College prep: Send students off with tools for survival

Alexander Graham Bell: 'Before anything else, preparation is the key to success.'

Ada City-County Emergency Management
Parents spend valuable time preparing their children for college. Whether it is time management, financial or personal responsibility advice, it is passed on to help students achieve success in what may be their first time living away from home.
What may be overlooked is disaster preparedness advice.

September signals not only the beginning of school, but also the start of National Preparedness Month. This year’s theme is “You Can Be A Hero.” According to the website, “Police, fire and rescue may not always be able to reach you quickly in an emergency or disaster. The most important step you can take in helping your local responders is being able to take care of yourself and those in your care; the more people who are prepared, the quicker the community will recover.”

Be a hero to the college student in your life, teach him or her to be prepared in the new environment.

Students understand the importance of preparing for an exam. This is great time to expand this principle to all parts of their lives. Before leaving for college, they were part of the family disaster plan. Now that they are on their own, they need their own 72-hour kit and a plan that will integrate with their family’s plan to keep them safe at school.

72-hour emergency kit
A family 72-hour kit may be stored in a large tote box, suitcase or some other sizeable container. While these storage mediums are good when building a household kit for multiple people, college accommodations tend to be much smaller and the supplies will be for an individual. A backpack 72-hour kit may be the most appropriate for a college student. Its size makes it easy to carry and store. This allows them to use it for either quick evacuation or survival supplies to shelter in place.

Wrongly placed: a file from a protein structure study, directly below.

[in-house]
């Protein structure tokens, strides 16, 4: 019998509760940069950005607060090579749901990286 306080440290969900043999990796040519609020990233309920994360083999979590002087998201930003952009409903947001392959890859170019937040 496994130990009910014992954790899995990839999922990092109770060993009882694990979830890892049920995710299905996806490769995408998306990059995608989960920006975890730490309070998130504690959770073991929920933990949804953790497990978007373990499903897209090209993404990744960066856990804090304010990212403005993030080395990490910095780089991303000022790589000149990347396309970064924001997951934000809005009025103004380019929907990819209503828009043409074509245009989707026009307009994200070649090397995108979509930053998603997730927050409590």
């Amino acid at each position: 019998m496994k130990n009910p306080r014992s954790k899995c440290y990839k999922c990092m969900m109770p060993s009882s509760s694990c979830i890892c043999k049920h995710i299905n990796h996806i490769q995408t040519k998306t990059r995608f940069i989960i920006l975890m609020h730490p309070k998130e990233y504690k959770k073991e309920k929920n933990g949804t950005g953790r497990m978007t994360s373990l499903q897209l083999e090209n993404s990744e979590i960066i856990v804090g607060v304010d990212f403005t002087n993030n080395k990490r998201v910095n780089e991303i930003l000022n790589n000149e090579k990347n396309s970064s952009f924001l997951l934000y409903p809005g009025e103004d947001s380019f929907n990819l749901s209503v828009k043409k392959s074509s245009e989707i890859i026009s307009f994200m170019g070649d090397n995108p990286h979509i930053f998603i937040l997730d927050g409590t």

Keep the kit simple and be sure to include:

  • Flashlight
  • Small radio
  • Extra batteries
  • Water
  • Energy bars
  • Small first aid kit
  • Change of clothes
  • Personal hygiene items
  • Solar-powered or hand-cranked cell phone charger
  • Emergency contact list
  • Multi-tool

Occasionally, students may borrow items out of the pack for everyday use. For this reason, it is important to keep the contents affordable so that anything taken out can be replaced easily.

Integrate preparedness plans
A student on a college campus should have a plan that includes the school’s plan and elements of their family’s plan. Most colleges have emergency plans that outline what to do in the event of a natural or man-made disaster. Check the college’s website for emergency plans, and if they are not posted there, contact the admissions office to obtain a copy.

The student should read the plan so that he or she will understand what to expect during an event.

Many colleges have emergency notification systems that contact students through text, email and or voice message for campus-related issues. Make sure your student is registered for this service. Additionally, if there is an emergency notification system in the community, sign the student up for that notification. For any location in Idaho, the emergency notification system managed by the state can be found at:

If the student is going to a school in a different town or state, he or she can act as an out-of-area contact in the family’s disaster plan and visa-versa. The family also will need to add social media to its communication plan. College students will use this form of communication during an event if it is available, and it may be the easiest way for all to stay in touch.

Whether it is a major event or a power outage, being prepared will help students handle whatever life throws at them. They might even be in a better position to become heroes by helping others.

Published 8-30-13